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Pakistan A Very Difficult Mission

Heroes Remember

Pakistan A Very Difficult Mission

Pakistan was difficult in a number of ways. First of all it was a difficult mission. And it took us a little while to really understand where we truly fit in to the UN perspective of the mission, but it was difficult as well because everybody there, all of the UN nations were unarmed. And I say that tongue and cheek. The Americans were clearly not unarmed. There were two contingents of Americans, America 1 and America 2, that’s what we call our houses, Canada House, America 1, America 2, Kiwi House, Aussie House and Norway House. The Americans were armed and they were armed to the teeth. They were all special forces guys out of Fort Campbell, Kentucky, very well trained, very competent soldiers and that’s travelling around the world, winning the hearts and minds theory of the day was their forte. Their particular skills in soldiering, I don’t think, other than certainly their knowledge of mines and explosives and all that was no where by any stretch better than ours. I think from that part we were better. They were higher trained in covert operations because that’s what they specialized in and they did participate in covert operations, sending teams into Afghanistan the whole time we were on a mission. None of them got caught. A French contingent a year before got caught and they were fired out of the country for military espionage within 24 hours. Once we understood what all the other missions were capable of doing and not doing, and how professional each of us were then that made a difference, yeah, so we understood where we fit with the others.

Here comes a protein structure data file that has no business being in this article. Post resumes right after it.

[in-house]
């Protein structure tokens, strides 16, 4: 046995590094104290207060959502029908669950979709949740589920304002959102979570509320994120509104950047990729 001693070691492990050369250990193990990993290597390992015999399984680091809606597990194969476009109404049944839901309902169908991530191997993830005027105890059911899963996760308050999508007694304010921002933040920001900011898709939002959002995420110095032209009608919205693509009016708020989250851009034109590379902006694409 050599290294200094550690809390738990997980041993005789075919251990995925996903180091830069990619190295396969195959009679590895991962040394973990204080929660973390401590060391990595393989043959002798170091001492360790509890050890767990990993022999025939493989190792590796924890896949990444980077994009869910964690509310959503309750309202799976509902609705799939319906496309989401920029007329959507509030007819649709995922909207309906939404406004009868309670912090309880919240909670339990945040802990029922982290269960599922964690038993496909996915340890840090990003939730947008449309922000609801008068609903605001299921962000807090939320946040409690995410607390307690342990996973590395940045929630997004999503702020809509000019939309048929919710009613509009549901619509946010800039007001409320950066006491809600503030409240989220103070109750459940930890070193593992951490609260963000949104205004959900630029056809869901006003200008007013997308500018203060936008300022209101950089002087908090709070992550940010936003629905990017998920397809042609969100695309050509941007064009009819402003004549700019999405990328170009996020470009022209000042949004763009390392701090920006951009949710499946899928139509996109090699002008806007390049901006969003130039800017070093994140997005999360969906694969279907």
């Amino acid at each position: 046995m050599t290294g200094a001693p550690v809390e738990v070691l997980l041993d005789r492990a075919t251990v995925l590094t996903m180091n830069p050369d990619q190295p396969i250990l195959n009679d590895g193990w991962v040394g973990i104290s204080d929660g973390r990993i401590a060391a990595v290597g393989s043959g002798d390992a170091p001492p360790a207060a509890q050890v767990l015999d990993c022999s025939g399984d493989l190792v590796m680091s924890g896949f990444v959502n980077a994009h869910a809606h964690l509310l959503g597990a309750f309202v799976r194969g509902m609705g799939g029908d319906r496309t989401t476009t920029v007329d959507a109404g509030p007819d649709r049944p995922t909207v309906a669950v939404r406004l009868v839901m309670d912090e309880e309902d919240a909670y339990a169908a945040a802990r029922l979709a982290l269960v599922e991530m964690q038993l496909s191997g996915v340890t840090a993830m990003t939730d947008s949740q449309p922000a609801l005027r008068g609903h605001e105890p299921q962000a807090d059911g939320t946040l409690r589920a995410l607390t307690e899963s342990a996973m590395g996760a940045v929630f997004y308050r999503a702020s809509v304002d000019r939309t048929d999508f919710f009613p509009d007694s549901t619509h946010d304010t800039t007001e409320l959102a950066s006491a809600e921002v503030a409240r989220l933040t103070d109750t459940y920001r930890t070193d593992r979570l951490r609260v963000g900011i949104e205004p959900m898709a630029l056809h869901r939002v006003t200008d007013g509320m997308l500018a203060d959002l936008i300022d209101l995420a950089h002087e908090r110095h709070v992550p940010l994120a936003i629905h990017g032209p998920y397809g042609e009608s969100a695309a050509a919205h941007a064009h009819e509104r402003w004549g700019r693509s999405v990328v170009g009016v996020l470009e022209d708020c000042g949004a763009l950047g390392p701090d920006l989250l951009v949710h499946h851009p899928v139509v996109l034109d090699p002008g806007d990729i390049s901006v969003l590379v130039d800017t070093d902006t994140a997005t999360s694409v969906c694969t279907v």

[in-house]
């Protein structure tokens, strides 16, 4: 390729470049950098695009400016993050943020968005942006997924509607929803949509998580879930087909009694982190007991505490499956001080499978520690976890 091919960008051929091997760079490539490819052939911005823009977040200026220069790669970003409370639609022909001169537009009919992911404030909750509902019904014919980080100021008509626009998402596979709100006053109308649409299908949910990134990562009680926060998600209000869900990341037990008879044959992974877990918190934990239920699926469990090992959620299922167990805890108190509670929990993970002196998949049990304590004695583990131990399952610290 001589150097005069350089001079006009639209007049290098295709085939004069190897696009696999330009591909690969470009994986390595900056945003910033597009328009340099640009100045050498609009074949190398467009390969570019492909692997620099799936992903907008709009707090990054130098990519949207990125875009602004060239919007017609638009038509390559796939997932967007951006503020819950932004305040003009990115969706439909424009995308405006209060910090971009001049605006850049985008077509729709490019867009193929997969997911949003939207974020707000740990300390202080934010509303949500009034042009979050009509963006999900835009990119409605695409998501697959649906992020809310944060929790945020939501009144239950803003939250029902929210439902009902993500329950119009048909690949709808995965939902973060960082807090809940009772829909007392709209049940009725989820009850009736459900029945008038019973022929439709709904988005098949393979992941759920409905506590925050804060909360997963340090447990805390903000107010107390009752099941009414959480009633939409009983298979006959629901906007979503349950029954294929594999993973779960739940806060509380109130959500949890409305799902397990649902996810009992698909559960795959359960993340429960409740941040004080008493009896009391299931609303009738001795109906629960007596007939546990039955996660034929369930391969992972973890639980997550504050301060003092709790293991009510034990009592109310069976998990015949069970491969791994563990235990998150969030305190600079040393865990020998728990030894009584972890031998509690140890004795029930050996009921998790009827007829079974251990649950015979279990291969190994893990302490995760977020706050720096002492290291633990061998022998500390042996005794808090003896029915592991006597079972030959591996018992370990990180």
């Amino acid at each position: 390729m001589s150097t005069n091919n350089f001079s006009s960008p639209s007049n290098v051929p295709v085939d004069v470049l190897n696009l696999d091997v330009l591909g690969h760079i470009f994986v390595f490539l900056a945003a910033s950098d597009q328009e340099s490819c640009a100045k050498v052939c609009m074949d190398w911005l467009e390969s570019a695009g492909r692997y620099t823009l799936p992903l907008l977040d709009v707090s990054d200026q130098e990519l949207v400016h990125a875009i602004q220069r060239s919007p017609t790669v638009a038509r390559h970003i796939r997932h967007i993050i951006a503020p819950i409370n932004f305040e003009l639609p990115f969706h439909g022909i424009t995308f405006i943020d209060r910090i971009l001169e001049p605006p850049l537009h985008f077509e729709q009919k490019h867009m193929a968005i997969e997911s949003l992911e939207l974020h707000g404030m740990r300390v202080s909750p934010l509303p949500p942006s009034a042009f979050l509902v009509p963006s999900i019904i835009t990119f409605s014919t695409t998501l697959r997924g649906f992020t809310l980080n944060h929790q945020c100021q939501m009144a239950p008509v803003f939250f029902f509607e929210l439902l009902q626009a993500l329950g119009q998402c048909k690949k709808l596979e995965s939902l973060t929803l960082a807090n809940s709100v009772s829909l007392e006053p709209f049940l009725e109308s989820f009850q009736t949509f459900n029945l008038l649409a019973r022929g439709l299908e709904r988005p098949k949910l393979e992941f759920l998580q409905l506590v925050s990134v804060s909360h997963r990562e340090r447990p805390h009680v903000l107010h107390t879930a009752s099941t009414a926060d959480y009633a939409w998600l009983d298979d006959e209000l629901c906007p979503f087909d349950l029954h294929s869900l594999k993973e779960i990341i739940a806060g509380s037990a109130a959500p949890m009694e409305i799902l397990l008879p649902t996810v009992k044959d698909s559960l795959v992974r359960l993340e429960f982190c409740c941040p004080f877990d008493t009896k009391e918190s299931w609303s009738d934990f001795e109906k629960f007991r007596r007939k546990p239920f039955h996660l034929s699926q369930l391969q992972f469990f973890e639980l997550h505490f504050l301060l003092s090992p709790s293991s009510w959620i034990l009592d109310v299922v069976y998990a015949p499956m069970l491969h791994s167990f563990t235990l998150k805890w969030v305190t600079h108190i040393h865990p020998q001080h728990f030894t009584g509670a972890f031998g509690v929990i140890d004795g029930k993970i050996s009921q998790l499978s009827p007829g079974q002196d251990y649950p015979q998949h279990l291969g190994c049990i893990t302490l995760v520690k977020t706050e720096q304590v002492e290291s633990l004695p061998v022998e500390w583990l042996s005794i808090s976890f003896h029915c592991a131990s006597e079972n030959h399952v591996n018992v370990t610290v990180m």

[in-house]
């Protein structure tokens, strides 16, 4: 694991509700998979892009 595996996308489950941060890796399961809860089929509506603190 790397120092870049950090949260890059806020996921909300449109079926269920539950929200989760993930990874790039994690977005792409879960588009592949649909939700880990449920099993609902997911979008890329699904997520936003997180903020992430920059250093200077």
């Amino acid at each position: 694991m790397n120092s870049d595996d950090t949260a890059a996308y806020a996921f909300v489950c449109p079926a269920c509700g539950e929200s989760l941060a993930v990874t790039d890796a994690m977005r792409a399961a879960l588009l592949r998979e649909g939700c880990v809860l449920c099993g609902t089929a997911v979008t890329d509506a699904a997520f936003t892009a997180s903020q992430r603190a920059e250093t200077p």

Mr. Deveau provides his opinion of the type of mission and understanding how they fit in with the other contingents.

Jerry Deveau

Mr. Jerry Deveau was born in Middleton, Nova Scotia on November 20, 1950. Looking for excitement, Mr. Deveau believed he was up for a reasonable challenge in life and decided to join the Canadian Forces. Mr. Deveau joined the Army and after going through a personnel selection unit held occupation of Combat Engineer. In 1990, Mr. Deveau participated in his first operational tour to Pakistan and in 1994 accepted another tour to Rwanda as Chief Warrant Officer. At the end of his military career, Mr. Deveau held rank of Major. Mr. Deveau became employed as a Peer Support Coordinator with the OSISS (Occupational Stress Injury Social Support) program, a federal government network that provides support for military personnel returning to civilian life. Mr. Deveau resides in Fredericton, New Brunswick with his family.

Meta Data
Veterans Affairs Canada
Person Interviewed:
Jerry Deveau
War, Conflict or Mission:
Canadian Armed Forces
Contingent Commander
Combat Engineer

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